Chances are you have wondered about this question…Perhaps even asked Google about it.
I hope that you have asked me about it too if you are my patient because there is an answer. Do I need to take supplements if I have a good diet? What supplements should I take daily?
My answer is usually it depends, but likely yes, you do need to be taking some supplements. What you need is somewhat individualized to current wellness, health goals, prescriptions you’re on, dietary, and physical activity habits. Based on scientific research I do have a few supplements that I believe everyone would benefit from. Hang-on I’m going to share those with you in a minute.
If you’ve spent any time talking with me about health, you know that I believe that people can not address health issues by pill (prescription or supplement) alone. There needs to be room in your tummy for real food, clean water and yes, herbal infusions like coffee and tea. My patients and I regularly talk about what they eat and how it fits into their health goals because people must eat food to fuel their energy, repair muscles and bones, make neurotransmitters and hormones and so much more. Conversations about food go beyond proteins, carbohydrates, and fats in my clinic because health or illness depends on those details. Generally, people of all ages and levels of health need a few core supplements to support good physical and mental health.
Supplements most “healthy” people need:
Multivitamin: I have a few favorite multivitamins that are formulated with the right forms of vitamins and minerals for optimal absorption and energy support. I usually advocate sticking to a capsule multivitamin as often tablets pass through the GI track largely intact. I figure if I’m spending money on something it should be the right formulation for my needs AND be absorbable, especially since the cost is usually comparable to tablet forms of multivitamins. There are also recent studies which suggest taking a regular Multivitamin supports memory health, especially in the elderly.
Mineral Products: Vegetables are less minerally rich today in comparison to past decades due to agricultural practices. Large scale food production and little soil repletion means depleted soil and depleted veggies. Glyphosate (active ingredient in Roundup) was invented in 1970 and is now heavily used in human and animal food crops, including corn, soybean, oil seeds, grains, and some fruits and vegetables. Glyphosate binds minerals in our soil, preventing food crops from absorbing them, thus making our food chain lacking in these important co-factors for most hormone and enzyme activities in the body. Everyone you see has some mineral insufficiencies if not frank deficiencies…a good quality mineral supplement, either a specific mineral or a combination is very helpful for most people’s immune and mental health per countless studies.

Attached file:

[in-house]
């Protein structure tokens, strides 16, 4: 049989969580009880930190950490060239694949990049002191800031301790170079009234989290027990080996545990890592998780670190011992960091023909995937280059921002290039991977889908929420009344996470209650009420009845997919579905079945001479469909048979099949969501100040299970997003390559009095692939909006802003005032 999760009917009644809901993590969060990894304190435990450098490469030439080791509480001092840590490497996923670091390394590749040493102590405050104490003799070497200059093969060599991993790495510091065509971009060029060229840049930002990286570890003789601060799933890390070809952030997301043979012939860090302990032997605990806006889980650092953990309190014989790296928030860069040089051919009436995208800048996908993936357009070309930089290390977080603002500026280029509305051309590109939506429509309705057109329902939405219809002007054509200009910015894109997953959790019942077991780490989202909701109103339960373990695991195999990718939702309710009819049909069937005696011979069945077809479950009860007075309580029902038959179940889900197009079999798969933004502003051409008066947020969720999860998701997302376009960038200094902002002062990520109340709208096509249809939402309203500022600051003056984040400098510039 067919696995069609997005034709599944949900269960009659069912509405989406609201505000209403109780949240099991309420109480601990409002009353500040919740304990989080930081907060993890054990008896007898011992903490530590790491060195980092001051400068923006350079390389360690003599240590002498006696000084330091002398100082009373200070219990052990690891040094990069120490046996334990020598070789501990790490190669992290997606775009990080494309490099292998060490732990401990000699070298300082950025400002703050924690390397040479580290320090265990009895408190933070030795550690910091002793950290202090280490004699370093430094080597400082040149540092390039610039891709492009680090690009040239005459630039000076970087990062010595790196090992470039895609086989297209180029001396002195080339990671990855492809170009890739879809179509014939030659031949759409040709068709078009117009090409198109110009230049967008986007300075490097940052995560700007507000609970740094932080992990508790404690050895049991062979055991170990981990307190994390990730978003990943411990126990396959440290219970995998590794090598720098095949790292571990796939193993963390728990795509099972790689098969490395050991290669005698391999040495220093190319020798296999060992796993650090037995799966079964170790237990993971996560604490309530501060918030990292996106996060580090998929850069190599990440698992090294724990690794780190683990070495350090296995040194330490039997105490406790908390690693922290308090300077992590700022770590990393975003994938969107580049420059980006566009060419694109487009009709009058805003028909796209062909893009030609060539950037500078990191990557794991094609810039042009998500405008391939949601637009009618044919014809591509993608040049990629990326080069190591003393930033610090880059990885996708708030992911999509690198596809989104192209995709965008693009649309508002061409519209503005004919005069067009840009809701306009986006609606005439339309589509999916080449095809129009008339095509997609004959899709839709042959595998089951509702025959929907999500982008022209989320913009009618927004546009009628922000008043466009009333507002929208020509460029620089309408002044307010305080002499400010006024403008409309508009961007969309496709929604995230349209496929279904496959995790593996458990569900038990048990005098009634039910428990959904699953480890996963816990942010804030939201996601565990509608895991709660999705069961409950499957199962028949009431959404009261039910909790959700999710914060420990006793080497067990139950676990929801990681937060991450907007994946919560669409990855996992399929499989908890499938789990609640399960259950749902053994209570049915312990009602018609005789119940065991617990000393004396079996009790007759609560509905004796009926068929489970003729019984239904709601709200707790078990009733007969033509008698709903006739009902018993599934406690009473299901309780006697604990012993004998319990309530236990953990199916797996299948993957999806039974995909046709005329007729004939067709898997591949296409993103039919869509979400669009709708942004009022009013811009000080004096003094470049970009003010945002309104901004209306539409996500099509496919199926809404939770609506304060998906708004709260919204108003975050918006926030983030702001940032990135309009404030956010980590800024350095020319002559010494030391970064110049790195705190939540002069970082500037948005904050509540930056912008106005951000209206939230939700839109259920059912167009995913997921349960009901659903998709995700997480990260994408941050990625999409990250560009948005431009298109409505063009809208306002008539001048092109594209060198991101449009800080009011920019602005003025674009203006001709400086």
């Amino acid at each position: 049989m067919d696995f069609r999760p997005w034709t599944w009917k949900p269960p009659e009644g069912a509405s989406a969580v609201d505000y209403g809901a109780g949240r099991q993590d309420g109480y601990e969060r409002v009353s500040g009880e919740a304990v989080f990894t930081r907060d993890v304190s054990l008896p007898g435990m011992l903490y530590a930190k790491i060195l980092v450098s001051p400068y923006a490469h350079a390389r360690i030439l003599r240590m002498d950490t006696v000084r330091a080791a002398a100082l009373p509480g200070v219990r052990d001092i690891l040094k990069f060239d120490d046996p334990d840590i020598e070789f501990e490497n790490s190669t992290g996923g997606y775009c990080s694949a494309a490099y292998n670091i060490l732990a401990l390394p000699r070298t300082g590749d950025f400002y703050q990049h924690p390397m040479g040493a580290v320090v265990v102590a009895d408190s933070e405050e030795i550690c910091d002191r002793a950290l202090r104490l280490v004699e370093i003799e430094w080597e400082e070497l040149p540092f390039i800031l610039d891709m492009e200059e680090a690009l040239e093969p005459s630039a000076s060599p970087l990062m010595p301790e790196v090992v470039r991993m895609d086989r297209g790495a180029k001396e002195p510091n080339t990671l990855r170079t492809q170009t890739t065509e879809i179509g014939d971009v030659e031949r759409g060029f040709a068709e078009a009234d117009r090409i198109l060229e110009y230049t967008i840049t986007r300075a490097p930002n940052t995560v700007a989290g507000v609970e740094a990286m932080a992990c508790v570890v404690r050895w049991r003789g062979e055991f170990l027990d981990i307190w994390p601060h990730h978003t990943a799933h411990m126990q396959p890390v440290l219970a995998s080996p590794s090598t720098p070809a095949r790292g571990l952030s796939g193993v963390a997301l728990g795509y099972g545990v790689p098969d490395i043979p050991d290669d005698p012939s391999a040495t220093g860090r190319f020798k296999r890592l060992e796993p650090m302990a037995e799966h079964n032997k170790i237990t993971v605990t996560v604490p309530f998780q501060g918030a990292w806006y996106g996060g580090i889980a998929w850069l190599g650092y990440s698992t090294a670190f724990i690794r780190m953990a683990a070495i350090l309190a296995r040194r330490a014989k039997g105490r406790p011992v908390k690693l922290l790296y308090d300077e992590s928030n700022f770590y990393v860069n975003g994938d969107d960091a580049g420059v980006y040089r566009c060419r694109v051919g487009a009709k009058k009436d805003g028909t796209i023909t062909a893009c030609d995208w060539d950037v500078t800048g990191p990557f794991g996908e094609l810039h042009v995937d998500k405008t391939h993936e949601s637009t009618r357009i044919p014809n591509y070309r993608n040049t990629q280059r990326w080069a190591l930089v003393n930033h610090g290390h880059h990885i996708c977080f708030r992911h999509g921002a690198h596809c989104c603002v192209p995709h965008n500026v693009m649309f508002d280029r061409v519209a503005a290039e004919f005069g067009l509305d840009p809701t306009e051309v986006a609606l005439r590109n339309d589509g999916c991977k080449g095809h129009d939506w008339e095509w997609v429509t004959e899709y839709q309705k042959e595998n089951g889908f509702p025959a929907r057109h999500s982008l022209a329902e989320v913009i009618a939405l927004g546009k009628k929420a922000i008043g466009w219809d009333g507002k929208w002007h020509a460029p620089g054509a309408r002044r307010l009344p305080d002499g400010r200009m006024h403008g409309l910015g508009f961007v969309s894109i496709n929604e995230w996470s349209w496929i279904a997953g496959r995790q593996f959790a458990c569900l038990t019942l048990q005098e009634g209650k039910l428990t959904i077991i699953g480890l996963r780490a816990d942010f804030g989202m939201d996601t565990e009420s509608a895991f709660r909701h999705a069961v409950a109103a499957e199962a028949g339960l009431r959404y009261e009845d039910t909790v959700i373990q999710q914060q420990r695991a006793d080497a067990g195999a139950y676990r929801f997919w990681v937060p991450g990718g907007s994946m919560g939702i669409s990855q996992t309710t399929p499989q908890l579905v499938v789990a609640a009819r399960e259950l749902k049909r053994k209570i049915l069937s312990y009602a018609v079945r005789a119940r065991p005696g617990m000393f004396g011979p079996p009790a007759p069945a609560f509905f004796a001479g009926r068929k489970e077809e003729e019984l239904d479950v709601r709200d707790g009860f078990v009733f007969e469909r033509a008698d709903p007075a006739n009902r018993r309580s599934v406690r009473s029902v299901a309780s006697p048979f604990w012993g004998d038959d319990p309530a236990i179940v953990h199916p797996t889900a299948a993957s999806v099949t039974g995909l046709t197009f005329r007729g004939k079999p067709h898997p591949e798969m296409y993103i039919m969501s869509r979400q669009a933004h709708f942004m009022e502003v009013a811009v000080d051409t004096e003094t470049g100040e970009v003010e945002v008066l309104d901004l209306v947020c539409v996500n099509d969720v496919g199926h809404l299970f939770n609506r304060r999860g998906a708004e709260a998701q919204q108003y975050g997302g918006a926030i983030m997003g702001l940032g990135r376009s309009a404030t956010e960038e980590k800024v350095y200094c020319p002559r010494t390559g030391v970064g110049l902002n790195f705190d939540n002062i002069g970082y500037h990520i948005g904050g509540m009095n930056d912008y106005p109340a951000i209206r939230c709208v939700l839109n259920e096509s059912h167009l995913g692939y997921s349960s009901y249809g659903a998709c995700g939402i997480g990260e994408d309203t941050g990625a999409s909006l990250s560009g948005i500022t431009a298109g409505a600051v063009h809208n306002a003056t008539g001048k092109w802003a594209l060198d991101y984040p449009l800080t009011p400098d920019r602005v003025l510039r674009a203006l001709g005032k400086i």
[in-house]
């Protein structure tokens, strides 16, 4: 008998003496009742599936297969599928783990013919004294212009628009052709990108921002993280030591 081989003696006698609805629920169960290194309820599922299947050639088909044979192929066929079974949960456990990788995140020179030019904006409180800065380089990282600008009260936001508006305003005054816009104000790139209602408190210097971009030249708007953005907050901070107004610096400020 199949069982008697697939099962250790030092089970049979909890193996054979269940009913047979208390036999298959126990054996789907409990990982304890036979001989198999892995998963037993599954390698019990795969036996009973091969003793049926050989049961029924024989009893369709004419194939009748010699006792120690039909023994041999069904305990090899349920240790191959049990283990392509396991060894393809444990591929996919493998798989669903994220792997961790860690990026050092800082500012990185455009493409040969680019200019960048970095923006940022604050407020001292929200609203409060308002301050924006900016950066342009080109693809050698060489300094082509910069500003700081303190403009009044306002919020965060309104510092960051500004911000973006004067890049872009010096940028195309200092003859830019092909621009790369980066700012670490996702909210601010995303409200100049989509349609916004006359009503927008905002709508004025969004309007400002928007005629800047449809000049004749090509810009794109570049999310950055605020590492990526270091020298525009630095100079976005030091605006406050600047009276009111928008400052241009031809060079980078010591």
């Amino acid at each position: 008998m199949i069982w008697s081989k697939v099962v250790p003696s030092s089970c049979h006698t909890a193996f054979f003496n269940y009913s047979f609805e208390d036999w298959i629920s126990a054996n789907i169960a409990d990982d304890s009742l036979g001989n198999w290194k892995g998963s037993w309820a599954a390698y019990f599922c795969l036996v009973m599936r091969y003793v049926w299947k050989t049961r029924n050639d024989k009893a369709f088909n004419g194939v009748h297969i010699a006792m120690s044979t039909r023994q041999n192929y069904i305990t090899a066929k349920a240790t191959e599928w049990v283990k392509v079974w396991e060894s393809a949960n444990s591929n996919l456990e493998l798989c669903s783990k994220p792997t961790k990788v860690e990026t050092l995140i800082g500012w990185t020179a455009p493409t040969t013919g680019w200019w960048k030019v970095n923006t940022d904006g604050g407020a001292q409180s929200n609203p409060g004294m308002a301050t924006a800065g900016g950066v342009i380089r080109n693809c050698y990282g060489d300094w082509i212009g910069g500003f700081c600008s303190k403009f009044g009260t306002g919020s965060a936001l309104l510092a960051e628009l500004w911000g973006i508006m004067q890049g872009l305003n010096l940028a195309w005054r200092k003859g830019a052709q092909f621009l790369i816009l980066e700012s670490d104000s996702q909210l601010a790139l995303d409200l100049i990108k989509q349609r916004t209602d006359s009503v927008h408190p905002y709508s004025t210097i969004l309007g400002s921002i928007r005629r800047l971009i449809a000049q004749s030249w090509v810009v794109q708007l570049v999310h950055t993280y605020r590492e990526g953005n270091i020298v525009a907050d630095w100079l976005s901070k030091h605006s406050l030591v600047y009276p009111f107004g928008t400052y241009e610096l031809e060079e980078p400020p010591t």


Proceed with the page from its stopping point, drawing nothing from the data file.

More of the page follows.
Omega-3/Essential Fatty Acids: Many people don’t like fish or just don’t eat it on a regular basis due to concerns regarding sustainable fishing practices or heavy metal/pesticide contamination and thus don’t get important omega-3 fatty acids. Omega-3 fatty acids are important anti-inflammatories, and have benefits for reducing heart disease, lowering blood pressure, lowering bad cholesterol (LDL and triglycerides) and raising heart protective cholesterol (HDL). Research also suggests Omega-3 fatty acids support cognitive sharpness and memory and reduce depression.
Probiotic: The data is clear that our microbiome are vital to our health, playing big roles in immune function, inflammatory processes, hormone and neurotransmitter production. It is also constantly under assault from environmental toxins, everyday chemical agents, and antibiotics. In addition to feeding gut flora soluble fiber, regularly repopulating with beneficial bacteria is required to have all the benefits that this diverse population of organisms provide.
Vitamin D: Depending on the time of year and geographic location, most people would benefit from taking vitamin D3. Many of us in Washington state can’t even make vitamin D due to the low UV light index from October to April. This “vitamin” also acts as an important hormone in our body with important roles in mood, memory, immune and heart health.
If you are wondering what vitamins are right for you, or if there is a way to optimize and reduce the number of pills you need to swallow, please schedule an appointment to review supplements and prescriptions and how they relate to your short and long term health goals.